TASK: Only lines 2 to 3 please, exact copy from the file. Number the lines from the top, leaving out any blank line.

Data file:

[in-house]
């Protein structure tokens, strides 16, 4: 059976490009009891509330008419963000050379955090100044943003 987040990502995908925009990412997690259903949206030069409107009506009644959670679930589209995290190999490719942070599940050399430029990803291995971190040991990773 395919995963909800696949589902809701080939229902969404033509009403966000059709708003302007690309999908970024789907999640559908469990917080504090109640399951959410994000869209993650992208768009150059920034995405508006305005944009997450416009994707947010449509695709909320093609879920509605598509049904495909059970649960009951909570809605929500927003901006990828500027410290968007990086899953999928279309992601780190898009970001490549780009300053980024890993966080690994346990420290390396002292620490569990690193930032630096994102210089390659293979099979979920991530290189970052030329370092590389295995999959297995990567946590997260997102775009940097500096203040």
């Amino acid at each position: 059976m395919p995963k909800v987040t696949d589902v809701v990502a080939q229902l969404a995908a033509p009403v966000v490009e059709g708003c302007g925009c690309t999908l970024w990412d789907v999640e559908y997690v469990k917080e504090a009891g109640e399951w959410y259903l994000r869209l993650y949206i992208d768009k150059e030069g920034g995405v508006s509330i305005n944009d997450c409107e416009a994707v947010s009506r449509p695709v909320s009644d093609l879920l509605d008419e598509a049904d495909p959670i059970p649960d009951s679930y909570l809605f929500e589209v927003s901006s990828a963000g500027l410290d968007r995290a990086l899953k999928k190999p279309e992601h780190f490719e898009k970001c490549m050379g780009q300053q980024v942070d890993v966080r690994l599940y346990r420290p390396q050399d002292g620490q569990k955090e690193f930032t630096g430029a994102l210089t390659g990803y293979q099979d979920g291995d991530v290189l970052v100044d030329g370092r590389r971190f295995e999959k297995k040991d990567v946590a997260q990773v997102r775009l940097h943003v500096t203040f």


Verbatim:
């Protein structure tokens, strides 16, 4: 059976490009009891509330008419963000050379955090100044943003 987040990502995908925009990412997690259903949206030069409107009506009644959670679930589209995290190999490719942070599940050399430029990803291995971190040991990773 395919995963909800696949589902809701080939229902969404033509009403966000059709708003302007690309999908970024789907999640559908469990917080504090109640399951959410994000869209993650992208768009150059920034995405508006305005944009997450416009994707947010449509695709909320093609879920509605598509049904495909059970649960009951909570809605929500927003901006990828500027410290968007990086899953999928279309992601780190898009970001490549780009300053980024890993966080690994346990420290390396002292620490569990690193930032630096994102210089390659293979099979979920991530290189970052030329370092590389295995999959297995990567946590997260997102775009940097500096203040």
């Amino acid at each position: 059976m395919p995963k909800v987040t696949d589902v809701v990502a080939q229902l969404a995908a033509p009403v966000v490009e059709g708003c302007g925009c690309t999908l970024w990412d789907v999640e559908y997690v469990k917080e504090a009891g109640e399951w959410y259903l994000r869209l993650y949206i992208d768009k150059e030069g920034g995405v508006s509330i305005n944009d997450c409107e416009a994707v947010s009506r449509p695709v909320s009644d093609l879920l509605d008419e598509a049904d495909p959670i059970p649960d009951s679930y909570l809605f929500e589209v927003s901006s990828a963000g500027l410290d968007r995290a990086l899953k999928k190999p279309e992601h780190f490719e898009k970001c490549m050379g780009q300053q980024v942070d890993v966080r690994l599940y346990r420290p390396q050399d002292g620490q569990k955090e690193f930032t630096g430029a994102l210089t390659g990803y293979q099979d979920g291995d991530v290189l970052v100044d030329g370092r590389r971190f295995e999959k297995k040991d990567v946590a997260q990773v997102r775009l940097h943003v500096t203040f």